I was nearly going to entitle that The Fellow Traveller, but something about the phrase seems wrong - perhaps I'll settle for the Little Traveller...because that is what this camera is.
To give you a first impression of it...well, a lot of people will think of it as the Fujifilm X-100T in miniature. Fine as far as that goes, and it has some basis in fact, but it misses a couple of important points; this camera has no built-in viewfinder system, and the lens is set to be considerably wider.
There are also other features like the tilting LCD screen ( tilting all the way over to 180º selfie mode ), the WiFi simple connectivity, and the automatic lever just under the shutter speed dial that suggest casual modern usage. Just the thing for a pocket traveller.
I second Fujifilm's choice of the 18.5mm focal length of the lens matched to the APS-C sensor as being of prime importance to the tourist market. Okay, you say that this will not help taking pictures of bears in Alaska, but then you could not really contemplate that with this part of Fujifilm's output - that would be a job for the X-Pro2 and at the 100-400mm lens. The European or Asian traveller, however, will quickly realise that many of their best photo opportunities will be close at hand and require some considerable breadth of vision. Temples, cities, wide scenic landscapes are all rendered well by that 18.5mm on APS-C. If you must, remember it as 28mm on a 35mm film camera...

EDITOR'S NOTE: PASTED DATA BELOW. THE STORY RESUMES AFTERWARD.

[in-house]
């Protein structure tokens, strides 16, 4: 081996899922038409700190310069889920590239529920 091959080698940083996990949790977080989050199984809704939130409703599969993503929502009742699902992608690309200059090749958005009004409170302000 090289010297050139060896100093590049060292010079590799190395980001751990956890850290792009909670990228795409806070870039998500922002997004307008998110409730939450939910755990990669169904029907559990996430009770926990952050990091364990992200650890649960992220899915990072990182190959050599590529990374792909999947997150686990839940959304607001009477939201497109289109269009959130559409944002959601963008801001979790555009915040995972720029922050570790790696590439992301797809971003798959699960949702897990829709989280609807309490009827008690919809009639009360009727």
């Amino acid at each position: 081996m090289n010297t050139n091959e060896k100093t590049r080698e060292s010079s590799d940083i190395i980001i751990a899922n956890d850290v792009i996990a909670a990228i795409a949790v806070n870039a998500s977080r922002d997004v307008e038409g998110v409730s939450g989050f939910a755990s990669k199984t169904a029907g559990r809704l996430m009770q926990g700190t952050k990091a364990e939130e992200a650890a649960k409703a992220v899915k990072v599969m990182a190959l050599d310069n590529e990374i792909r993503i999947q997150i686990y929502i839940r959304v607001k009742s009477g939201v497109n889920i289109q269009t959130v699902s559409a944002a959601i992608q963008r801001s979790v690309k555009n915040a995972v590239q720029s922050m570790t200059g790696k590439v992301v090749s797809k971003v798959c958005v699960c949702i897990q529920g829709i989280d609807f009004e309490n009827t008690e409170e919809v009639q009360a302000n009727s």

The selfie-flip of the sighting system - the LCD screen - is whatever you wish to make of it. If you are determined to have a picture of yourself in Angkor Wat or in front of the Buckingham Palace by all means go ahead - neither temple nor monarchy will take much notice nor harm from it. At least the 18.5mm will give you a little more view of the surroundings on the final photo - you'll be able to see the pickpocket as they scuttle away with your wallet.
Where you will appreciate it is in the landscape shots that can now be done from a lower perspective and with less vertical distortion. You'll be looking down into the image, much as you did in the TLR days, and some people find that this makes it much easier for them to level out their horizon lines. By all means use the in-built green horizon indicator in the camera. Likewise, press the wide flat shutter button that Fujifilm have thoughtfully provided with your thumb when you are looking down -you'll be much more comfortable at the end of a shooting day.
Note that you can focus and shoot with that screen - it is one of the touch models.
If you are determined to shoot with the camera at eye level but not at arm's length, there is an optional bright viewfinder that you can slot into the hot shoe. I would do this, but then I am of the older generation that owns sports coats and ties and hats...and that may frighten you.
In any case, you can, as you can with the X-100T
, confidently take the X-70
on holiday with a couple of cards and batteries, a retro half case, and nothing else. And come back with some of the best tourist shots you've ever taken. My favourite setting would be Classic Chrome JPEG + RAW and let the little beast have its head with the auto ISO.